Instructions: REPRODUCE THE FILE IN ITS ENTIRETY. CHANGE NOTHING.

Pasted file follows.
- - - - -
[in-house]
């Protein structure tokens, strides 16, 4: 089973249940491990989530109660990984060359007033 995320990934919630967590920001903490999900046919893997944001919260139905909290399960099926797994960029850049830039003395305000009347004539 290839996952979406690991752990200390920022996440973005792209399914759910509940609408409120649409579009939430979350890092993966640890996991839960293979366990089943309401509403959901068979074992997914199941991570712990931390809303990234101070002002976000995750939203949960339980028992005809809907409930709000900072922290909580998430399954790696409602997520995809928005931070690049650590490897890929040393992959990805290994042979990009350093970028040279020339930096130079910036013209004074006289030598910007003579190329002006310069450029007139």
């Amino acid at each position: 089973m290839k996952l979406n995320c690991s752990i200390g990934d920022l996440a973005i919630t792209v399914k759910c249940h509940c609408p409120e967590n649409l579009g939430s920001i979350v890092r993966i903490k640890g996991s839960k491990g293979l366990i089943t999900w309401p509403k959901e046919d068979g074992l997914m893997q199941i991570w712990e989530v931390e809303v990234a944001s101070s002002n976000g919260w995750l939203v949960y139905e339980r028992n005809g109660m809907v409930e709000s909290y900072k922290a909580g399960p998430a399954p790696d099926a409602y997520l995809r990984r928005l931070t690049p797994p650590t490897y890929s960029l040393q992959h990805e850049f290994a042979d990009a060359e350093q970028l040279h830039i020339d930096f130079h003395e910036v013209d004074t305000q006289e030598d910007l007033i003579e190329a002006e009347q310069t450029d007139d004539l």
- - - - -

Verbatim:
[in-house]
């Protein structure tokens, strides 16, 4: 089973249940491990989530109660990984060359007033 995320990934919630967590920001903490999900046919893997944001919260139905909290399960099926797994960029850049830039003395305000009347004539 290839996952979406690991752990200390920022996440973005792209399914759910509940609408409120649409579009939430979350890092993966640890996991839960293979366990089943309401509403959901068979074992997914199941991570712990931390809303990234101070002002976000995750939203949960339980028992005809809907409930709000900072922290909580998430399954790696409602997520995809928005931070690049650590490897890929040393992959990805290994042979990009350093970028040279020339930096130079910036013209004074006289030598910007003579190329002006310069450029007139």
């Amino acid at each position: 089973m290839k996952l979406n995320c690991s752990i200390g990934d920022l996440a973005i919630t792209v399914k759910c249940h509940c609408p409120e967590n649409l579009g939430s920001i979350v890092r993966i903490k640890g996991s839960k491990g293979l366990i089943t999900w309401p509403k959901e046919d068979g074992l997914m893997q199941i991570w712990e989530v931390e809303v990234a944001s101070s002002n976000g919260w995750l939203v949960y139905e339980r028992n005809g109660m809907v409930e709000s909290y900072k922290a909580g399960p998430a399954p790696d099926a409602y997520l995809r990984r928005l931070t690049p797994p650590t490897y890929s960029l040393q992959h990805e850049f290994a042979d990009a060359e350093q970028l040279h830039i020339d930096f130079h003395e910036v013209d004074t305000q006289e030598d910007l007033i003579e190329a002006e009347q310069t450029d007139d004539l």